I was sure that this Mother’s Day was going to be different this year.  It started off different.  Jeff, my husband, had a gift ready for me Sunday morning.  My 3 boys had made gifts also.  The boys had requests for breakfast and Jeff told them it was my day off.  He asked my oldest to help him make breakfast for me.

WOW!  I took a deep breath and felt a hundred pounds roll off my shoulders.  A day off?  I don’t get days off! My two younger sons were spoiling me.  One was giving me a hand massage, and the other a foot massage.  Heavenly!

Despite all of this, Mother’s Day was a really hard day for me.  I have thought about how such a beautiful morning could turn into a crazy afternoon and horrible evening, but it did.

Holidays are triggering for me.  I recognized this when I was in counseling.  So many years of feeling unimportant and not being recognized took their toll on me.  Christmas, Valentines Day, Birthday’s, Mother’s Day: they were all days when I felt invisible.  All I wanted was to feel important, to be important.

I started to hate those days.  I hated going back to work and having people ask me what I got.  I just wanted to cry, how do you hold your head high and tell the world that your husband didn’t get you anything?  That you were so worthless and unimportant that he didn’t even think of you.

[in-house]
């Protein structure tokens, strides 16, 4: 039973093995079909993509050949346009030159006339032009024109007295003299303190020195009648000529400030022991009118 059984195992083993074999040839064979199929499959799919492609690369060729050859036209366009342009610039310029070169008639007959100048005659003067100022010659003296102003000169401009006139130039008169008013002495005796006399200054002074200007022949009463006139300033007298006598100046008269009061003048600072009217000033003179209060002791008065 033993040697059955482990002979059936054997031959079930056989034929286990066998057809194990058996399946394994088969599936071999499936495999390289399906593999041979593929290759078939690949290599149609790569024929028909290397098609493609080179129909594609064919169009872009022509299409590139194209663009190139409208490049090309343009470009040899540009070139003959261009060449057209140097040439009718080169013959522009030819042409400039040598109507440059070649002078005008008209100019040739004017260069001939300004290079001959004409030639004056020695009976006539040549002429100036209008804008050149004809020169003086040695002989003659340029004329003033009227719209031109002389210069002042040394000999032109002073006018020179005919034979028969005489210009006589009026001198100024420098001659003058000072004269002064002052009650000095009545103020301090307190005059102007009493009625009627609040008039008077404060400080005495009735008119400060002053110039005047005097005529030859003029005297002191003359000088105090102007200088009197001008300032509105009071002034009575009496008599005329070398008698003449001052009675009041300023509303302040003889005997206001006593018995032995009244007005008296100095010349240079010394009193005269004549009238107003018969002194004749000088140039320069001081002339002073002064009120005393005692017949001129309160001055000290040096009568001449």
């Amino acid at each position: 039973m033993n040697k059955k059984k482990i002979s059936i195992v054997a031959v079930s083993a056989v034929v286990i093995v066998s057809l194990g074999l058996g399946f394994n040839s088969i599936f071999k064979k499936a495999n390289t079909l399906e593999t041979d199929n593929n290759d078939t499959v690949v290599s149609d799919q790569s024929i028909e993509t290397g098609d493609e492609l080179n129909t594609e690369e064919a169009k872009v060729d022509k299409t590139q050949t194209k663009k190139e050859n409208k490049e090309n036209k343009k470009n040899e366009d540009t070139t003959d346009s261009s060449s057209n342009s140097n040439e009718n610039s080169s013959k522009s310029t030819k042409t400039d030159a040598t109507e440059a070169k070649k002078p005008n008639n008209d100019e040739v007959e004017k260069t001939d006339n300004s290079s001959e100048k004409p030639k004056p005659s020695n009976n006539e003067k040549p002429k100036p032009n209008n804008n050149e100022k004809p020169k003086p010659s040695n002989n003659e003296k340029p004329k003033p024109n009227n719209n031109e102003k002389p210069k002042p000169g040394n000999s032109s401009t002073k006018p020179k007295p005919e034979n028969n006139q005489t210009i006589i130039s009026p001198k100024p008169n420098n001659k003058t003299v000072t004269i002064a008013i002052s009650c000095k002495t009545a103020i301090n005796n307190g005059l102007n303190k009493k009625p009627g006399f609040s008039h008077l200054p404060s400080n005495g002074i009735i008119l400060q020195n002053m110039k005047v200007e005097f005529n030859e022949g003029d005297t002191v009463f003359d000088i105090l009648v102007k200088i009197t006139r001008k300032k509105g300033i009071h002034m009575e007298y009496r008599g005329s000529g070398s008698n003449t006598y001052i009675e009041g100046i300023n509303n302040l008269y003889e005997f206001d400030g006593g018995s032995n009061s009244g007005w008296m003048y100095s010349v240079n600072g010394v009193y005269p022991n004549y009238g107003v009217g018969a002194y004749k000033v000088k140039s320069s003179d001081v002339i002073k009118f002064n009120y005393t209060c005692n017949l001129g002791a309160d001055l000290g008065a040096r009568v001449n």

I remember the Christmas of 2007 when he didn’t get me anything.  We were at his parents house opening gifts that morning.  The family had a tradition of opening gifts one at a time from youngest to oldest.  I was so humiliated and full of shame when time and time again they passed me because they were unable to find a gift for me under the tree.  His mother just kept saying that my gifts must be really hidden as they passed me again and again and moved onto the next person.

I felt like I was holding a sign that said, WORTHLESS!  I wanted to put a blanket over my head and disappear.  (If only I had a cloak like Harry Potter.)

I would be so upset and he would act like I was making a big deal out of nothing.  I knew that if I mentioned his lack of recognition I was less likely to get anything the next round of holidays.  As if there is anything less than NOTHING!

It wasn’t the gifts that I wanted.  I wanted to be recognized. I wanted to feel valued and important.  Year after year I was forgotten.

Back to this Mother’s Day: So, I got what I wanted this Mother’s Day.  I got gifts, I was recognized.  I was told that I was loved and important. I was still struggling, and Mother’s Day was not a happy day for me.


I have decided that rather than beat myself up for having a bad day even after I got what I always wanted and needed.  I decided that I would have self-compassion.  I was a woman who was forgotten for so many years.  It makes sense that one year of being recognized wouldn’t unwrite the sadness I suffered for so many.  It makes sense that Mother’s Day would still make me sad.  The day is full of triggers and probably will be for years to come.   It is okay that I am exactly where I am.  I’m trying to grow and I am trying to heal.

A message for mother’s who have been forgotten:

So today I want to send a message to all of you who had to face the world yesterday feeling forgotten and unimportant on Mother’s Day.

One of my favorite quotes:

“Your value doesn’t decrease based on someone’s inability to see your worth.”

You are valuable!  You are important!  You are loveable!  And so am I!

……..On Mother’s Day and every day.

Sending Love!